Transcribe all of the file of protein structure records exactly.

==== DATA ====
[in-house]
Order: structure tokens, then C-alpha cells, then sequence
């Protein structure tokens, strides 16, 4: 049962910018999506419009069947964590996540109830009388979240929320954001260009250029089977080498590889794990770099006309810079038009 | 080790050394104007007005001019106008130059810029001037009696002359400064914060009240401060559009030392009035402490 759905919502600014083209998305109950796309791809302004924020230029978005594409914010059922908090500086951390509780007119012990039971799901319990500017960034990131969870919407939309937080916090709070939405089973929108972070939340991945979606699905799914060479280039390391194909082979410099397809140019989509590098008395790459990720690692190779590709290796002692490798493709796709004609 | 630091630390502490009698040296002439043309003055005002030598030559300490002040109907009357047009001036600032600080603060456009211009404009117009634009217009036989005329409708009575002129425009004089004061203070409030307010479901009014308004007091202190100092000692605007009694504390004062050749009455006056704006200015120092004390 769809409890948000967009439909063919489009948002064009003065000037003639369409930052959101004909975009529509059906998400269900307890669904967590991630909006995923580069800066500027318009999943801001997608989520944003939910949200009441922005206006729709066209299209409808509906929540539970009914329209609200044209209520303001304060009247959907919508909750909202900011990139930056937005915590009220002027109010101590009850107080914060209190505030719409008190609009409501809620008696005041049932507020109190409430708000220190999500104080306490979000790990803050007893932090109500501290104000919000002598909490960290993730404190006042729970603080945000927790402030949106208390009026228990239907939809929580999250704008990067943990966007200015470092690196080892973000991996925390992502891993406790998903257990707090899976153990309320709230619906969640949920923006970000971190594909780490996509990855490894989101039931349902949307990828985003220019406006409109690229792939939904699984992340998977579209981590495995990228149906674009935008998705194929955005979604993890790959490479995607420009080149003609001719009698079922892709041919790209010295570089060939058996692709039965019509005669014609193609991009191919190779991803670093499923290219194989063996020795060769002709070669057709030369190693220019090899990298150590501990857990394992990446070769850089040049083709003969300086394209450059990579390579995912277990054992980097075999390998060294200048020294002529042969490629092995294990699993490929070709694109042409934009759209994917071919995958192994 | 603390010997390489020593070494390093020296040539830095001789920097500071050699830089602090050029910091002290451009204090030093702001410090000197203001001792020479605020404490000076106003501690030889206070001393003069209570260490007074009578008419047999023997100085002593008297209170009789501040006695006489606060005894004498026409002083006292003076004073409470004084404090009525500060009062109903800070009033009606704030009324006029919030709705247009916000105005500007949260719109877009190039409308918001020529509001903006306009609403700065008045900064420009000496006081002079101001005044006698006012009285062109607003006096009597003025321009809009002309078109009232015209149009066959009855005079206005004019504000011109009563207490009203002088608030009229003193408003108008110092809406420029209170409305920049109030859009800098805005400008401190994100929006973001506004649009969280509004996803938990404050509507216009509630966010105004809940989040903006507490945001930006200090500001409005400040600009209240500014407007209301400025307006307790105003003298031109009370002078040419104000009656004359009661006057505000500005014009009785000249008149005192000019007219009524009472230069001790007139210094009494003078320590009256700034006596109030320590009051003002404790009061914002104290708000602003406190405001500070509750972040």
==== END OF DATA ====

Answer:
[in-house]
Order: structure tokens, then C-alpha cells, then sequence
């Protein structure tokens, strides 16, 4: 049962910018999506419009069947964590996540109830009388979240929320954001260009250029089977080498590889794990770099006309810079038009 | 080790050394104007007005001019106008130059810029001037009696002359400064914060009240401060559009030392009035402490 759905919502600014083209998305109950796309791809302004924020230029978005594409914010059922908090500086951390509780007119012990039971799901319990500017960034990131969870919407939309937080916090709070939405089973929108972070939340991945979606699905799914060479280039390391194909082979410099397809140019989509590098008395790459990720690692190779590709290796002692490798493709796709004609 | 630091630390502490009698040296002439043309003055005002030598030559300490002040109907009357047009001036600032600080603060456009211009404009117009634009217009036989005329409708009575002129425009004089004061203070409030307010479901009014308004007091202190100092000692605007009694504390004062050749009455006056704006200015120092004390 769809409890948000967009439909063919489009948002064009003065000037003639369409930052959101004909975009529509059906998400269900307890669904967590991630909006995923580069800066500027318009999943801001997608989520944003939910949200009441922005206006729709066209299209409808509906929540539970009914329209609200044209209520303001304060009247959907919508909750909202900011990139930056937005915590009220002027109010101590009850107080914060209190505030719409008190609009409501809620008696005041049932507020109190409430708000220190999500104080306490979000790990803050007893932090109500501290104000919000002598909490960290993730404190006042729970603080945000927790402030949106208390009026228990239907939809929580999250704008990067943990966007200015470092690196080892973000991996925390992502891993406790998903257990707090899976153990309320709230619906969640949920923006970000971190594909780490996509990855490894989101039931349902949307990828985003220019406006409109690229792939939904699984992340998977579209981590495995990228149906674009935008998705194929955005979604993890790959490479995607420009080149003609001719009698079922892709041919790209010295570089060939058996692709039965019509005669014609193609991009191919190779991803670093499923290219194989063996020795060769002709070669057709030369190693220019090899990298150590501990857990394992990446070769850089040049083709003969300086394209450059990579390579995912277990054992980097075999390998060294200048020294002529042969490629092995294990699993490929070709694109042409934009759209994917071919995958192994 | 603390010997390489020593070494390093020296040539830095001789920097500071050699830089602090050029910091002290451009204090030093702001410090000197203001001792020479605020404490000076106003501690030889206070001393003069209570260490007074009578008419047999023997100085002593008297209170009789501040006695006489606060005894004498026409002083006292003076004073409470004084404090009525500060009062109903800070009033009606704030009324006029919030709705247009916000105005500007949260719109877009190039409308918001020529509001903006306009609403700065008045900064420009000496006081002079101001005044006698006012009285062109607003006096009597003025321009809009002309078109009232015209149009066959009855005079206005004019504000011109009563207490009203002088608030009229003193408003108008110092809406420029209170409305920049109030859009800098805005400008401190994100929006973001506004649009969280509004996803938990404050509507216009509630966010105004809940989040903006507490945001930006200090500001409005400040600009209240500014407007209301400025307006307790105003003298031109009370002078040419104000009656004359009661006057505000500005014009009785000249008149005192000019007219009524009472230069001790007139210094009494003078320590009256700034006596109030320590009051003002404790009061914002104290708000602003406190405001500070509750972040």